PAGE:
Diesel, A Bookstore in Oakland is pleased to present local authors Kyle Kurpinski and Terry D. Johnson as they discuss and sign How to Defeat Your Own Clone.
CAN IT READ MY MIND? WILL IT BE EVIL? HOW DO I STOP IT?
Find out the answers to these and other burning questions in this funny, informative, and ingenious book from two bioengineering experts who show you how to survive -- and thrive -- in a new age of truly weird science.
Terry D. Johnson received his Master's in Chemical Engineering from MIT and is currently a lecturer in the Bioengineering Department at the University of California, Berkeley.
Kyle Kurpinski received a Master's degree in biomedical engineering from the University of Michigan and a Ph.D. in bioengineering in the joint graduate group between the University of California, Berkeley and the University of California, San Francisco.
He is the lead product development engineer at Nanonerve, Inc.
Population of genetically identical cells or organisms that originated from a single cell or organism by nonsexual methods. Cloning is fundamental to most living things, since the body cells of plants and animals are clones that come ultimately from a single fertilized egg. More narrowly, the term refers to an individual organism grown from a single body cell of its parent that is genetically identical to the parent. Cloning has been commonplace in horticulture since ancient times; many varieties of plants are cloned simply by obtaining cuttings of their leaves, stems, or roots and replanting them. The body cells of adult humans and other animals are routinely cultured as clones in the laboratory. Entire frogs and mice have been successfully cloned from embryonic cells. British researchers led by Ian Wilmut achieved the first success in cloning an adult mammal in 1996. Having already produced clones from sheep embryos, they were able to produce a lamb (Dolly) using DNA from an adult sheep. The practical applications of cloning are economically promising but philosophically unsettling.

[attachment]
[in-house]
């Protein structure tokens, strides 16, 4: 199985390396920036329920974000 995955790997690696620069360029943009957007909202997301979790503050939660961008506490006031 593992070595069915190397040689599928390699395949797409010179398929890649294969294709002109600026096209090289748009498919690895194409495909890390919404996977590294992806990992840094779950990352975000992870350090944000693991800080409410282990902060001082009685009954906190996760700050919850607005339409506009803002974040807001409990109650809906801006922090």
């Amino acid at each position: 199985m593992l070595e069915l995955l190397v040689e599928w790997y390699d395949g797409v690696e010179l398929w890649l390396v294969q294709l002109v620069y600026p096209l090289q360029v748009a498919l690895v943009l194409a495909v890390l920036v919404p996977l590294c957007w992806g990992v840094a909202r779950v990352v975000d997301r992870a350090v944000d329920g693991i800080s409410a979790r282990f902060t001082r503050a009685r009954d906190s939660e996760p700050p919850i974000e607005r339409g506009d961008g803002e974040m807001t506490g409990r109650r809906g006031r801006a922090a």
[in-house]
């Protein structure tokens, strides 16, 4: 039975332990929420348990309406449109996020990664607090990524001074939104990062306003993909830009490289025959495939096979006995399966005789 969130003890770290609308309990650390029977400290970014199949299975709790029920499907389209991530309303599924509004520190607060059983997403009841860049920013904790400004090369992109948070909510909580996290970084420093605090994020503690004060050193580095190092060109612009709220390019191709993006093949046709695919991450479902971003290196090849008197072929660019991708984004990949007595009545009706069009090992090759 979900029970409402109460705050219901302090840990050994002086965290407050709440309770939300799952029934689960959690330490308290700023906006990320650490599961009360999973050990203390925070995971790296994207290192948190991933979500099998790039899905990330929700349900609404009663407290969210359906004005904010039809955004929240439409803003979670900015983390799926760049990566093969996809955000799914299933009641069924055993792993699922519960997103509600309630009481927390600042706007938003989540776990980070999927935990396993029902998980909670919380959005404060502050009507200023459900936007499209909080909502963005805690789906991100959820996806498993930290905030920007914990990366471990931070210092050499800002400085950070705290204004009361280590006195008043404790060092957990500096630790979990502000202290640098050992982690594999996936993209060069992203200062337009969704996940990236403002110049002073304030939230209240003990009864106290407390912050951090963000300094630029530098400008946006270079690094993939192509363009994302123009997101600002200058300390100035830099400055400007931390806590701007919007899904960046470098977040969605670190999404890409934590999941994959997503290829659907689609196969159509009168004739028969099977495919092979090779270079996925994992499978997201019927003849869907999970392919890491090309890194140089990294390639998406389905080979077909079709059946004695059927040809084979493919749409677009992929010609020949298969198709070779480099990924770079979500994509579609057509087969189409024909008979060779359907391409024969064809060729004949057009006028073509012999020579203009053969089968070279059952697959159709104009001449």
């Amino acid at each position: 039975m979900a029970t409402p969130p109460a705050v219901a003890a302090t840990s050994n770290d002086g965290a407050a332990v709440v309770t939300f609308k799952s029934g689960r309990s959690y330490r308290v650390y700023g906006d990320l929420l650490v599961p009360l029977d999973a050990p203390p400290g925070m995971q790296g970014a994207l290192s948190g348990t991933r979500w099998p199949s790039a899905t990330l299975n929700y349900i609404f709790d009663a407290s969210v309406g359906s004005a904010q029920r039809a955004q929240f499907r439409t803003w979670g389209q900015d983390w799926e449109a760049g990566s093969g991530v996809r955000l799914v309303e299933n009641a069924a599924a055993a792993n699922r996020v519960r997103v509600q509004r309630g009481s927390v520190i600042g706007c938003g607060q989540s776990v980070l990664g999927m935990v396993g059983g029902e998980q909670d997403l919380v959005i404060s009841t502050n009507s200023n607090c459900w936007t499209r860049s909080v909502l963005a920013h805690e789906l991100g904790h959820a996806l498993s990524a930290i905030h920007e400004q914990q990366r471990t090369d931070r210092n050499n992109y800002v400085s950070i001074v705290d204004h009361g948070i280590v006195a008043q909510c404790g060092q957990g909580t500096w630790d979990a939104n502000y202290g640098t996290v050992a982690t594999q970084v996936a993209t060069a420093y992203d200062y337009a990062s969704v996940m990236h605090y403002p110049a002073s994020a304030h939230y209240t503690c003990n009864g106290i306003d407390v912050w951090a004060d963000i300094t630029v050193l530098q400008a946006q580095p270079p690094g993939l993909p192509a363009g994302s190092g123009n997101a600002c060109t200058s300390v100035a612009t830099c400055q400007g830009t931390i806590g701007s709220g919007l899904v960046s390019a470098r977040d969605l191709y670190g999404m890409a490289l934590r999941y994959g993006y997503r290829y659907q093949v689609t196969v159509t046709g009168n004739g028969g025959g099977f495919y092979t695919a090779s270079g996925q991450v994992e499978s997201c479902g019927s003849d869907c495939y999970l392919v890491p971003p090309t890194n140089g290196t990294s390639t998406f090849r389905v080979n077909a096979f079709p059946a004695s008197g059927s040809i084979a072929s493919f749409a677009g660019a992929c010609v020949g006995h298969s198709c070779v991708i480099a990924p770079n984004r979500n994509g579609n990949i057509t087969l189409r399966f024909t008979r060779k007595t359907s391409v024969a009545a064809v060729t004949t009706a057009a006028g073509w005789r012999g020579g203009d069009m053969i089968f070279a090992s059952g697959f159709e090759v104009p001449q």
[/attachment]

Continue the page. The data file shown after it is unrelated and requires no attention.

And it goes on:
Thanks for the kind words (I co-authored "Clone," and am in the video above). When it comes to biotech (or science in general, for that matter) there is a lot of misinformation being spread around, and our goal with this book was to play on these fears and misconceptions while bringing some truth to the masses. It's no surprise that people tend to absorb a subject better when it's presented in a way that really grabs their attention. I think that science can (and should) be both fun and enlightening at the same time; if we can educate even a few young minds out there, it will have been worth it.
If you picked up a copy, I hope you enjoyed it.
These are the books that our children should be reading in the classroom. Students are given such a bland soup of unconscionable, pretentious, semi intellectual trash from their text books. No wonder reading scores are dropping. If we gave them fun books like this one that validated their culture and dispelled this sensational fear of education and science we could create a competent generation of independent thinkers. Unfortunately governments hate independent people who won't shut up and obey so great engaging books like this will have to become the province of home schooled children and private institutes of learning.
I think ill send some mail to any private college or high school I can find right now. Should you agree with this post then find a school in your local area that might plan lessons around this engaging book.